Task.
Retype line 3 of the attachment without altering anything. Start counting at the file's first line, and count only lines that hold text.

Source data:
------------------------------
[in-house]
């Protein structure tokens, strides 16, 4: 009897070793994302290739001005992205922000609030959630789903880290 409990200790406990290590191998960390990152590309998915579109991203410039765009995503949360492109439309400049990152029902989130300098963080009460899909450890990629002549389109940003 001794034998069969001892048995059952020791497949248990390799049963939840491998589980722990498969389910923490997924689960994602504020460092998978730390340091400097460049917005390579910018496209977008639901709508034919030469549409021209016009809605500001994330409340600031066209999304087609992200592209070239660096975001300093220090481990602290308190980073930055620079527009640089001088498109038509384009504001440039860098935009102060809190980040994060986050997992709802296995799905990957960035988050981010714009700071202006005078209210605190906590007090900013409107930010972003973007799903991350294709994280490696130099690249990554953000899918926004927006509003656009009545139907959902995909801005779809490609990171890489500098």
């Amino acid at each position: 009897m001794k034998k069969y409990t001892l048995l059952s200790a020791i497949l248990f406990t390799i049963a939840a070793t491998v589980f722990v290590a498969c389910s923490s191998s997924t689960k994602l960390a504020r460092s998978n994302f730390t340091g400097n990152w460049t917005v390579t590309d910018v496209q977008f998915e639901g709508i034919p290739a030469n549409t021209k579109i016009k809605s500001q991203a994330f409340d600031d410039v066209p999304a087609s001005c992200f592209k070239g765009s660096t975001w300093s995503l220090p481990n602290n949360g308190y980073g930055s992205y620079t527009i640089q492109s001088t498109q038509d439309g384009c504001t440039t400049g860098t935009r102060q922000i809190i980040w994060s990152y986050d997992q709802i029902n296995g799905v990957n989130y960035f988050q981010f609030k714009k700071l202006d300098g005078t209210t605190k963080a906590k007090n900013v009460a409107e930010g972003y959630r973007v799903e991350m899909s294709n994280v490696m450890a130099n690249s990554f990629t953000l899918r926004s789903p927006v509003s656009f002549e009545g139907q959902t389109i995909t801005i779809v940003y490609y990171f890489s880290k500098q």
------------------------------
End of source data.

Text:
């Amino acid at each position: 009897m001794k034998k069969y409990t001892l048995l059952s200790a020791i497949l248990f406990t390799i049963a939840a070793t491998v589980f722990v290590a498969c389910s923490s191998s997924t689960k994602l960390a504020r460092s998978n994302f730390t340091g400097n990152w460049t917005v390579t590309d910018v496209q977008f998915e639901g709508i034919p290739a030469n549409t021209k579109i016009k809605s500001q991203a994330f409340d600031d410039v066209p999304a087609s001005c992200f592209k070239g765009s660096t975001w300093s995503l220090p481990n602290n949360g308190y980073g930055s992205y620079t527009i640089q492109s001088t498109q038509d439309g384009c504001t440039t400049g860098t935009r102060q922000i809190i980040w994060s990152y986050d997992q709802i029902n296995g799905v990957n989130y960035f988050q981010f609030k714009k700071l202006d300098g005078t209210t605190k963080a906590k007090n900013v009460a409107e930010g972003y959630r973007v799903e991350m899909s294709n994280v490696m450890a130099n690249s990554f990629t953000l899918r926004s789903p927006v509003s656009f002549e009545g139907q959902t389109i995909t801005i779809v940003y490609y990171f890489s880290k500098q």